Contact: Audrey Fannin, fannin@wfu.edu or (336) 758-5237.

 

CONFIRMATION ODDS ARE IN SOTOMAYOR’S FAVOR – President Barack Obama’s nominee to replace retiring Supreme Court Justice David Souter is historic, says Wake Forest political science professor Katy Harriger. If confirmed, Judge Sonia Sotomayor would be the third woman and the first Hispanic to serve on the high court. “Unless something no one knows about right now comes out in the process, the odds of confirmation are in Judge Sotomayor’s favor,” Harriger says, “given the political context—a sizable Democratic majority in the Senate, several Republican Senators that have supported her in past nominations to lower courts and a Republican party concerned about further alienating Hispanic voters.” Even so, Harriger notes that the federal judicial nomination process has become a highly politicized one during the last several decades, and there is every reason to expect that this nomination will face challenges from the opposing party and interest groups aligned with it. Harriger is an expert on the Supreme Court and is available to discuss its history, trends and the nomination process.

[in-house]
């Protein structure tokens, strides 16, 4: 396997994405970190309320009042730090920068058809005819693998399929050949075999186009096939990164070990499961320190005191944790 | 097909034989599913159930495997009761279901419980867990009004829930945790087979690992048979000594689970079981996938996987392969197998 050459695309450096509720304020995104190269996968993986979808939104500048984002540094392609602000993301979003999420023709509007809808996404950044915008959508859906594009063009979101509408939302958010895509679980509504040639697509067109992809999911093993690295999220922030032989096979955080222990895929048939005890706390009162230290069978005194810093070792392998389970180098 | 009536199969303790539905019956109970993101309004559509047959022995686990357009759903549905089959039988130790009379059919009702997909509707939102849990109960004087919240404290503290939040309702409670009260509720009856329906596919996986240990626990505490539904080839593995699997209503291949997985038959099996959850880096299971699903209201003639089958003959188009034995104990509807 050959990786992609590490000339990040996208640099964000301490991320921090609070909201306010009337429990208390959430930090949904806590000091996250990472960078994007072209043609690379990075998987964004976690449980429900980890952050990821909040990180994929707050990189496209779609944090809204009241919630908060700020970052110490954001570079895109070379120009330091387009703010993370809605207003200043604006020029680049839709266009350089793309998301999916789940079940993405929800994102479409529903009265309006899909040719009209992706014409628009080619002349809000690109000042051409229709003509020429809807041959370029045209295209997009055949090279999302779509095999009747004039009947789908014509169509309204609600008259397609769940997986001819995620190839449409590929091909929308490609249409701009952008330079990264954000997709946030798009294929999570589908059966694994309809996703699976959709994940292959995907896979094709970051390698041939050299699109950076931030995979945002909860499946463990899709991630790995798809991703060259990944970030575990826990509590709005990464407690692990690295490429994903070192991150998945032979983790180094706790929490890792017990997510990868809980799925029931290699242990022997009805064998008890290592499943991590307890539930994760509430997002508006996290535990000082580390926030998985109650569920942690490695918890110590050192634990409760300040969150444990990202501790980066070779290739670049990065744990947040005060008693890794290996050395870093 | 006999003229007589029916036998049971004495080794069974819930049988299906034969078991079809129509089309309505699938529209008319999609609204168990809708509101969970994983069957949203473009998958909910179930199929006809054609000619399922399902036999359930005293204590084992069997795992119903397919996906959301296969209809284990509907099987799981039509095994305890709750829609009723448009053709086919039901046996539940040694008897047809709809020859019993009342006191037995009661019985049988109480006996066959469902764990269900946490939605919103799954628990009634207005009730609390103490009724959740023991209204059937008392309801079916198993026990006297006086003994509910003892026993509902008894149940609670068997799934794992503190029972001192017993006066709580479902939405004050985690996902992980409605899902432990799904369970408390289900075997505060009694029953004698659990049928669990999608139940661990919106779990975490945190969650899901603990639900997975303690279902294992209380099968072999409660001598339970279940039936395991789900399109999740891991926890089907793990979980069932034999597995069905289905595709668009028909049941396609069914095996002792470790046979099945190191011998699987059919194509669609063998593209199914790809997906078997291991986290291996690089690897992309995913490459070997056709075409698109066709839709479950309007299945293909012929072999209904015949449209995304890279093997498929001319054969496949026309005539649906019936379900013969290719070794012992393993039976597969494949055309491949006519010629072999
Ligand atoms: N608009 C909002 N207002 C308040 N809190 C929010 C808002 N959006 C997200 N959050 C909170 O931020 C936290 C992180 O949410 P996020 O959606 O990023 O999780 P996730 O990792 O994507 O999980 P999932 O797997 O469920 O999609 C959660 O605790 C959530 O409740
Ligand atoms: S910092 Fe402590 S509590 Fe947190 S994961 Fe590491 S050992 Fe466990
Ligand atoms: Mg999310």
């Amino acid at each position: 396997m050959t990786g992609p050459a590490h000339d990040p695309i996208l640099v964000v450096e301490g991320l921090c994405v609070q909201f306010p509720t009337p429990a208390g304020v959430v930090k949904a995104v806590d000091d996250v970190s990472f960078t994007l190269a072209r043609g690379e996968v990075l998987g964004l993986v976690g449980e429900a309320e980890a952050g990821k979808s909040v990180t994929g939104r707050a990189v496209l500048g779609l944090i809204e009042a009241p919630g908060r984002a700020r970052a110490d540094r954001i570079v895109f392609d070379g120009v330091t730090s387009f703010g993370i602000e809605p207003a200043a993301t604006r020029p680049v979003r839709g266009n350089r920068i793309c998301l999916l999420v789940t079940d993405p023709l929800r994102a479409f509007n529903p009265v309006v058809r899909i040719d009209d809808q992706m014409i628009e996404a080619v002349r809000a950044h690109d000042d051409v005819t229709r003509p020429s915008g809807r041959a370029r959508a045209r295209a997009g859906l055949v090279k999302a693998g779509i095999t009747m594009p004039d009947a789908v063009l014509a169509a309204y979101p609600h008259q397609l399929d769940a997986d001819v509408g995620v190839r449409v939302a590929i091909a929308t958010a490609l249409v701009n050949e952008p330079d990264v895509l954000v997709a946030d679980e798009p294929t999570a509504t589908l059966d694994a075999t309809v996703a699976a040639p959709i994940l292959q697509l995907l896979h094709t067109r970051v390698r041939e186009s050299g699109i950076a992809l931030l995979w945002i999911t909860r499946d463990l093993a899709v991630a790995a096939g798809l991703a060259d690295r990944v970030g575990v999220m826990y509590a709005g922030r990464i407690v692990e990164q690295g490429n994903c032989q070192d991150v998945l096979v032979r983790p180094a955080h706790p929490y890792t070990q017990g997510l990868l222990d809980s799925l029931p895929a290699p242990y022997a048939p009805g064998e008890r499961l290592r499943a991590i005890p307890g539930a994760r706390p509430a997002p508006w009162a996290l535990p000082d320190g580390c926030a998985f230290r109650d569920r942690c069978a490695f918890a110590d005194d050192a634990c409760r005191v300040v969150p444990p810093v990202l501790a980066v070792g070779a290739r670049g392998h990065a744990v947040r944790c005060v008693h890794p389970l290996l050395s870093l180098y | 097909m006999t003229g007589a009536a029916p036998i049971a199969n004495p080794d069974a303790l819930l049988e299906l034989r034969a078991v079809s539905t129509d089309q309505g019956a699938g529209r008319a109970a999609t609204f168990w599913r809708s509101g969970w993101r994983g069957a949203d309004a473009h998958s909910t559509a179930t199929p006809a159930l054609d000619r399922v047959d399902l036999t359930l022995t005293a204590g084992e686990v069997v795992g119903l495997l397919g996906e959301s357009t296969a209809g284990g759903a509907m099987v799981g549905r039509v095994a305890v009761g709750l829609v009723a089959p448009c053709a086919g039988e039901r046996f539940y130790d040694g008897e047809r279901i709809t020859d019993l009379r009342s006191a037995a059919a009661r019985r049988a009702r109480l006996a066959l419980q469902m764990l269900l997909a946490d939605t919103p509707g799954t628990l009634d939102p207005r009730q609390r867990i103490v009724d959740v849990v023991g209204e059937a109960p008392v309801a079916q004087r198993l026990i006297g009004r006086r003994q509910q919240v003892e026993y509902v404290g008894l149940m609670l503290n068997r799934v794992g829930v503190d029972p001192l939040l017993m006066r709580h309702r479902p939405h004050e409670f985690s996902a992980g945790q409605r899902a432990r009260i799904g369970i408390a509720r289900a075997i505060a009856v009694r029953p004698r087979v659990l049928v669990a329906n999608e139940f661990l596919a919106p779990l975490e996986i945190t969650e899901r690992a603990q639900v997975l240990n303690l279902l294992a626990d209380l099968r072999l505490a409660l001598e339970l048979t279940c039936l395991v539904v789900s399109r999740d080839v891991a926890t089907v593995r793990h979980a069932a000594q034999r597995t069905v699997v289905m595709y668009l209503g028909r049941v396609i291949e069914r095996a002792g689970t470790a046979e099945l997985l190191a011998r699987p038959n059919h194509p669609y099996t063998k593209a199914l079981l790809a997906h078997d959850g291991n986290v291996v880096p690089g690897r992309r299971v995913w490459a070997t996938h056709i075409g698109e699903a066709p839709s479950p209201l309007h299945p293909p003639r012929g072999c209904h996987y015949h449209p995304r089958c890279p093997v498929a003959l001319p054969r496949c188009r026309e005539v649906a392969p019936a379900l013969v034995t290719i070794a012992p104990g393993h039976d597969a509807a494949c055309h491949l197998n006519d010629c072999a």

Contact: Audrey Fannin, fannin@wfu.edu or (336) 758-5237.

 

WFU LEGAL SCHOLAR AVAILABLE TO DISCUSS SUPREME COURT NOMINATION – Ron Wright, executive associate dean for academic affairs and professor of law at Wake Forest School of Law, is available to comment on Judge Sonia Sotomayor’s nomination for the Supreme Court.

Contact: Lisa Snedeker, snedekll@wfu.edu or (336) 758-5719.